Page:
Mountain flying presents its own unique sets of challenges and rewards. By training appropriately, reviewing the differences, and preparing well, you can ensure your mountain flight is a safe and enjoyable one.
If you’ve only ever flown in low-altitude, flat regions, you may be unprepared for the differences and dangers of flying in the mountains. It’s easy to make a list of the possible risk factors involved in mountain flying and claim that most of those same risks exist at lower altitudes, but there’s a stark difference. You may sometimes encounter one, maybe two of those hazards over flat land. You’re likely to run into most of them in the course of one mountain flight.
That is not to say that flying in the mountains is too dangerous. Experienced mountain pilots know well the bountiful opportunities opened up to them by flying in such areas. But ample preparation is needed before attempting such a flight for the first time, and old hands would do well to frequently review mountain flying differences and cautions so as not to grow complacent.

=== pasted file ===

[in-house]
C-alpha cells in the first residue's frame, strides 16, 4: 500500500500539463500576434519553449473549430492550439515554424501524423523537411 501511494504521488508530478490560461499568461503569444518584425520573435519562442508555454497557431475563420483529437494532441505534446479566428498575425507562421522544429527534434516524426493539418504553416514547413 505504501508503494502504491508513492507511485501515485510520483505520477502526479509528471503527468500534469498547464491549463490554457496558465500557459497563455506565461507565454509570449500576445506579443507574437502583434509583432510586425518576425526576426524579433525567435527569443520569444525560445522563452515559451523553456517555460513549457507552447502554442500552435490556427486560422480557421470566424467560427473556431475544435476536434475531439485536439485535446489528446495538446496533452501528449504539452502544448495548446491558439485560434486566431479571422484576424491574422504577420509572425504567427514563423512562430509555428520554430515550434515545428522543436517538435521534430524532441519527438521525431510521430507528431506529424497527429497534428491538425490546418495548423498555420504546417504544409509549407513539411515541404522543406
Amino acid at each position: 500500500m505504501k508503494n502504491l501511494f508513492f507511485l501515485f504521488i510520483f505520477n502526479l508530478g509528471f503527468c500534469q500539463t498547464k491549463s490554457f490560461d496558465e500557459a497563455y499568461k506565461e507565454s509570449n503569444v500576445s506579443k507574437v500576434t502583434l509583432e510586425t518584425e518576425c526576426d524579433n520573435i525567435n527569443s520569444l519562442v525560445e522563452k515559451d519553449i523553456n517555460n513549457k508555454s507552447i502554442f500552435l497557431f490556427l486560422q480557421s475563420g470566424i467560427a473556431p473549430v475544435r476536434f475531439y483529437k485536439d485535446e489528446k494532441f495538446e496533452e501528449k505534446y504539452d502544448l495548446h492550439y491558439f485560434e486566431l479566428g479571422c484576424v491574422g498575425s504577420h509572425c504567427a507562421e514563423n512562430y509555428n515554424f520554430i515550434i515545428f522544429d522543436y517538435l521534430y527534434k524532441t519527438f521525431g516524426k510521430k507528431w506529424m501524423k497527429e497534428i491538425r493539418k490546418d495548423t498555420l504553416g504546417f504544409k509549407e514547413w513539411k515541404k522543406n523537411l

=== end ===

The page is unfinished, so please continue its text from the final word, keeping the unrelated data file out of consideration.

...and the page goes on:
Should you fly?
It’s not enough to simply review the differences and take off. While the FAA does not require or certify mountain flying courses, it is highly recommended that you take at least one before beginning mountain flying. You’ll want to draw upon the experience of a seasoned mountain pilot your first time out. Wait to tackle such an endeavor until you are practiced in stall recovery, airspeed control, and maneuvering in moderate to high turbulence.
Once you have taken a course, you’ll want to carefully plan your mountain flight. Unless you are very experienced, steer clear of flying at night, in instrument meteorological conditions, or with winds over 25 knots. Even for experienced pilots, such conditions are unfavorable due to the unpredictability of winds, changing weather, and visibility troubles in the mountains. Winds aloft above 30 knots are almost always a no-go in the mountains for anyone.